I thought that I could read music. I took piano lessons for years as a child from an old woman, Viola Hicks, who drove around to the scattered farm houses and gave half hour lessons for one dollar a session. And I did learn to play. I can pound out a ragtime tune from Scott Joplin, play a little Bach and Grieg, make my way presentably through a church hymnal, and pretty much play any piece of popular sheet music that you put in front of me.
I can sing, too, either the tune or in harmony.
But, it turns out, I don’t know what I’m doing. Point to a particular note on the page and I have to work out what it is. It’ll take me several seconds to answer. Ask me what chord I’m playing and I just don’t know. What key am I playing in? God help me, I’m not that smart.
I see the dots on the page and I know what keys to press down. I have raw musical talent, a good ear, but no comprehension of music theory.
I found this out in complete clarity the other day as I was learning to play my new ukulele. I am doing really well learning to play the chords, but the moment that I attempted playing individual notes I slammed right into the wall of comprehension. Play an A? What’s that?
It is immensely frustrating and frightening. I thought that I knew this stuff. What I can do is really remarkable. I’m more like a computer reading assembly code. I see the dots and my hands press down the right keys. My ear notes when I press the wrong key and I quickly correct. So yes, I can read music, but I don’t really understand it the way I thought I did.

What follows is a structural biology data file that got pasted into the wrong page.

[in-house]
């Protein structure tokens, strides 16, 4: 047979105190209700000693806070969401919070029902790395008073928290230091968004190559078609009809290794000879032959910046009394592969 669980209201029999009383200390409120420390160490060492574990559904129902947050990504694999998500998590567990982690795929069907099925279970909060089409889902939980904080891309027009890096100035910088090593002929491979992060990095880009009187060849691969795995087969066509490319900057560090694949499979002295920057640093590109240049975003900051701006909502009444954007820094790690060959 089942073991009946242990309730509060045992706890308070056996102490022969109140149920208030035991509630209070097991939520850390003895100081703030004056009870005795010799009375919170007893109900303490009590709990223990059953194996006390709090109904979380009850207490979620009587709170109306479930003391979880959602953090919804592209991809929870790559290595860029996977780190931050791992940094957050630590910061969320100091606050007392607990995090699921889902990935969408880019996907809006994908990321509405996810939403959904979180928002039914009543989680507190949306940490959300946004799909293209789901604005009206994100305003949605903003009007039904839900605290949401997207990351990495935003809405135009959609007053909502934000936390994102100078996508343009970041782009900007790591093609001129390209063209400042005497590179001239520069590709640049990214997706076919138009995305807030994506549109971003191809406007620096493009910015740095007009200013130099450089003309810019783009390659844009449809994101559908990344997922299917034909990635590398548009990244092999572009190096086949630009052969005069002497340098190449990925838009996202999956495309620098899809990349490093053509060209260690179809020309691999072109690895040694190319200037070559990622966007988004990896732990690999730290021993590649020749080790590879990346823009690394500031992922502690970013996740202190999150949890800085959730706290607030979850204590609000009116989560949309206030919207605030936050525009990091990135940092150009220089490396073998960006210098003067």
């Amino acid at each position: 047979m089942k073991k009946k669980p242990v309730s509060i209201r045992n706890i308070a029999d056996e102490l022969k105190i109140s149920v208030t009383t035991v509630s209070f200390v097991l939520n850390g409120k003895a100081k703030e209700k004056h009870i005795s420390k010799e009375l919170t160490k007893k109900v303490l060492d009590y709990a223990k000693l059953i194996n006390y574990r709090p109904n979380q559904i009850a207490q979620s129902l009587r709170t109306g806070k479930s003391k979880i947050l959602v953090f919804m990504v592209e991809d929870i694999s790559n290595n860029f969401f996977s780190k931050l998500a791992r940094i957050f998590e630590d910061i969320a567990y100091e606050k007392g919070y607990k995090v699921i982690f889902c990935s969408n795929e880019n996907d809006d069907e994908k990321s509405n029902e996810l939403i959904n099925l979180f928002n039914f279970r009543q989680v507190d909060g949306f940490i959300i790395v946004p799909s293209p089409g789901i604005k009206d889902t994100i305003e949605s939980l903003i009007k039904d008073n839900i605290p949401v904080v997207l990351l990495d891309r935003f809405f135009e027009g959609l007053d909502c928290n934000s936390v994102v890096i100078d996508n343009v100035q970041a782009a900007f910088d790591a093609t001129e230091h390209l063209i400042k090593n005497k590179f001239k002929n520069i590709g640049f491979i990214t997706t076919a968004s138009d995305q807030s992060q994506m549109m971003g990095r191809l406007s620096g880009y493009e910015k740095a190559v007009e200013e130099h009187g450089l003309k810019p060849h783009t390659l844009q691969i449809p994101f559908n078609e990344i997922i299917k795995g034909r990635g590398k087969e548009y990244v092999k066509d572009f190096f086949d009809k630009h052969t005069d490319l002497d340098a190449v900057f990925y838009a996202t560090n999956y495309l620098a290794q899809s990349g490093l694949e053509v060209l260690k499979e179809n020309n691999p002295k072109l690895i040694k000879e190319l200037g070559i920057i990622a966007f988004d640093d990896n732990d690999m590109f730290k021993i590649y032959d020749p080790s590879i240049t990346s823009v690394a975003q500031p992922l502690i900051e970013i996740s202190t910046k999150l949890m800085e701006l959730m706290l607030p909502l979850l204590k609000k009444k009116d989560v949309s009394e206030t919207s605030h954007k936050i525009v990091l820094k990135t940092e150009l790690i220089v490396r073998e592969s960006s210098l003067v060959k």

And so, when I’m nearly 54, I’m setting out to really learn to read music. Gods above, it’s hard!
And it’s really, really satisfying.
I am betting there are more of these things hiding in my head. Things that I think that I know, but of which I only skim the surface. I’ll see if I can manage learning to really read music before seeking out more things that I should know, but don’t.
What do you think that you know? Are you sure? Might be time to test yourself and see if you are doing more than seeing the dots and pressing the keys. Once you uncover one of these frustrating oversights you have a chance to do something about it, to learn something new, and, possibly, to get much better at something you value.
This reinforces a maxim that I’ve stated before: most of what we think we know is wrong. The degree to which we’re willing to test what we know, to learn, to become a little less wrong, determines how far we can go in any given area.
I’m playing painfully slow scales, but I’m learning. I can’t kid myself any more.